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Me, OnStar and Irene

by Roger Lanctot | Aug 28, 2011

As Hurricane Irene was making landfall in North Carolina, my son was preparing to leave our Northern Virginia home to drive back to Richmond, Va., where he is attending college It suddenly occurred to me that despite the 24/7 television coverage and Internet resources, I couldn’t give him any good advice as to whether it was a good idea from a weather or a traffic perspective to set out on such a journey with the storm closing in.

My son didn’t miss a beat.  He got on the Google Website and checked Google’s traffic data, showing me that the traffic flow was “green” all the way to Richmond.  All I could think was: Another opportunity for OnStar to stand out has come and gone.  Why is this?

In his book – “Detour: My Unexpected, Amazing, Life Changing Journey with OnStar” – former and original OnStar president Chet Huber talks about the service’s reaction during Katrina.  While Huber pats the organization on the back for enabling customers with expired OnStar subscriptions to freely access the service to better locate emergency services, evacuation routes and shelter, he also proudly touts the fact that OnStar did not take advantage of the crisis.

OnStar made no press statements or press releases during Katrina to let the country know that it had added to its existing subscribers’ personal minutes accounts and had also turned the service on for expired customers during the crisis.  In Huber’s words: “Again, our sense was that bad things like hurricanes shouldn’t necessarily equal more sales for us.” 

These are noble intentions, but OnStar seriously missed the boat during Katrina and is missing it again with Irene.  It may seem crass to treat a hurricane as a marketing opportunity, but it is foolish to miss the opportunity to save lives and aid emergency responders.

For 15 years OnStar has been silent during major crises.  Where Google has aided emergency responders in Haiti and during the Fukushima nuclear crisis in Japan, OnStar has yet to feature prominently in any U.S. crisis, in spite of the fact that the service connects 5.5M users in the U.S. to emergency contact centers.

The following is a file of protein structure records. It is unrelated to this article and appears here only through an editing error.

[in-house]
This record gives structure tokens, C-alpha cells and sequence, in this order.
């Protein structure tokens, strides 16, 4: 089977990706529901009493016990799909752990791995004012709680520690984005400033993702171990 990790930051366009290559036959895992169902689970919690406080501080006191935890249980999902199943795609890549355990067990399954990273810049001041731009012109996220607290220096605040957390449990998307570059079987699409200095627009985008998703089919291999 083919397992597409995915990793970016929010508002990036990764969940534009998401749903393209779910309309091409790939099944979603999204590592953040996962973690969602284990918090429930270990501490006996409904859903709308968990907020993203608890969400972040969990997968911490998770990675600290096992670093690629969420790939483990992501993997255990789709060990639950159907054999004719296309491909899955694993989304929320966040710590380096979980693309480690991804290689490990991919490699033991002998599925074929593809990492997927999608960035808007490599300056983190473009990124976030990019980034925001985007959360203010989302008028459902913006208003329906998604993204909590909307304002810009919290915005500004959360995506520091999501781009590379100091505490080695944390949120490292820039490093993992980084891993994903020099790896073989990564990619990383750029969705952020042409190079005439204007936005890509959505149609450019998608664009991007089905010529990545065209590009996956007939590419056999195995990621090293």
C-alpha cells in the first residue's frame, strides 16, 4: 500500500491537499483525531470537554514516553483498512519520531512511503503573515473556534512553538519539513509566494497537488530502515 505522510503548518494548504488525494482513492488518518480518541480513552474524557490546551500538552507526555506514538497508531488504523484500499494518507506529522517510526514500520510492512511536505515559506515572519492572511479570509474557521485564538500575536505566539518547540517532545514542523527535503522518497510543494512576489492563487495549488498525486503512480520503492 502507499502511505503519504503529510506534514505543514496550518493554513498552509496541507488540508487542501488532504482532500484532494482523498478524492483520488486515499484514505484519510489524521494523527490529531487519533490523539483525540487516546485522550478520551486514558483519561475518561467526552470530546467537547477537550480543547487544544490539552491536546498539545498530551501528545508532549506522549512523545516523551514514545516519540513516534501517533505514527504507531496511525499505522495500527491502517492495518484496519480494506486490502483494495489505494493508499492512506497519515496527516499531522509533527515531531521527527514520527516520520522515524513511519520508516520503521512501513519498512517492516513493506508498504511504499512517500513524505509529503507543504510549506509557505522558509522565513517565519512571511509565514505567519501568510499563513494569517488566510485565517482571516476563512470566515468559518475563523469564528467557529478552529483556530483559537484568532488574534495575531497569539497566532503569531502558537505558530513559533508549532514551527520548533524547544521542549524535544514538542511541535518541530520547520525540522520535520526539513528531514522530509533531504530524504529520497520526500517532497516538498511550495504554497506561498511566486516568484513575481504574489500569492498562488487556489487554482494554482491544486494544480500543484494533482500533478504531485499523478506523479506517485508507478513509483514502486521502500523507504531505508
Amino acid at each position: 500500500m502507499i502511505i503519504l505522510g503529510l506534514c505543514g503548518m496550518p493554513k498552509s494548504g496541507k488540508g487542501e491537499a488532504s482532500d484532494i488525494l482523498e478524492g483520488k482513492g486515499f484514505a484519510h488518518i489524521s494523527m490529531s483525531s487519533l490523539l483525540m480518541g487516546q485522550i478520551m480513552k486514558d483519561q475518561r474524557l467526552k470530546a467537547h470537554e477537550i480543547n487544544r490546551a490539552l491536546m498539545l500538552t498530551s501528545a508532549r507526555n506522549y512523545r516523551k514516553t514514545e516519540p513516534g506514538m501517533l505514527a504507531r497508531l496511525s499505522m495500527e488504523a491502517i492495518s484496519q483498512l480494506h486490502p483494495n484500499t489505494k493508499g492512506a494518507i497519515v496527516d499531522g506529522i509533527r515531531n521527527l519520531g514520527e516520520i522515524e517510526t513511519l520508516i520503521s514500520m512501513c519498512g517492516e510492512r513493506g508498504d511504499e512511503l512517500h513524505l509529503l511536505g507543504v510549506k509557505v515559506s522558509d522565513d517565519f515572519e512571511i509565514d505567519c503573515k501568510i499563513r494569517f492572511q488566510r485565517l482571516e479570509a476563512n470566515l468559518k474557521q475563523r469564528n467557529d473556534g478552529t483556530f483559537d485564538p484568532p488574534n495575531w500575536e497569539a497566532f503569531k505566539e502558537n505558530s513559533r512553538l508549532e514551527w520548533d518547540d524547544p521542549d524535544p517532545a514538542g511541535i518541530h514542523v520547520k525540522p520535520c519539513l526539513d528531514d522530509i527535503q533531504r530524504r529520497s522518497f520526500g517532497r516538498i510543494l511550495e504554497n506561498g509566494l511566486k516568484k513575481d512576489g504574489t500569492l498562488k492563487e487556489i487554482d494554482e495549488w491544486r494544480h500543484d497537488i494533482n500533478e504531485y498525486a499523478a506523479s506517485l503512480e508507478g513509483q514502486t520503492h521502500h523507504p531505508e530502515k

But it’s not just the emergency call center access that is at issue, OnStar has the ability to provide information to public authorities and the press regarding the flow of traffic on evacuation routes and the volume and nature of calls it is receiving from the entire affected area.  OnStar representatives could provide a public face for the emergency response community, taking some of the pressure off of public officials, while providing valuable insight regarding real-time events during a crisis like Irene.

During Katrina OnStar did not simply decline to publicize its helping hand.  The company actually refused to announce its activities.  Writes Huber:

“I actually received a phone call from the attorney general of one of the affected states while (Katrina) was going on.  He’d read an article about an OnStar subscriber who got help because our system was able to connect during the storm… he wanted us to issue a press release to make a big deal out of (our downloading free minutes).  I think he wanted a few public examples of that kind of behavior in order to stimulate more of it from other companies.

“I apologized and told him that we weren’t going to put out a press release because we didn’t want to look like a company that was doing these things just to get attention. He said that if we wouldn’t do it, we needed to get him the facts because he was going to issue his own press release to draw attention to us and a couple of other companies he thought would be examples of the right kind of behaviors.”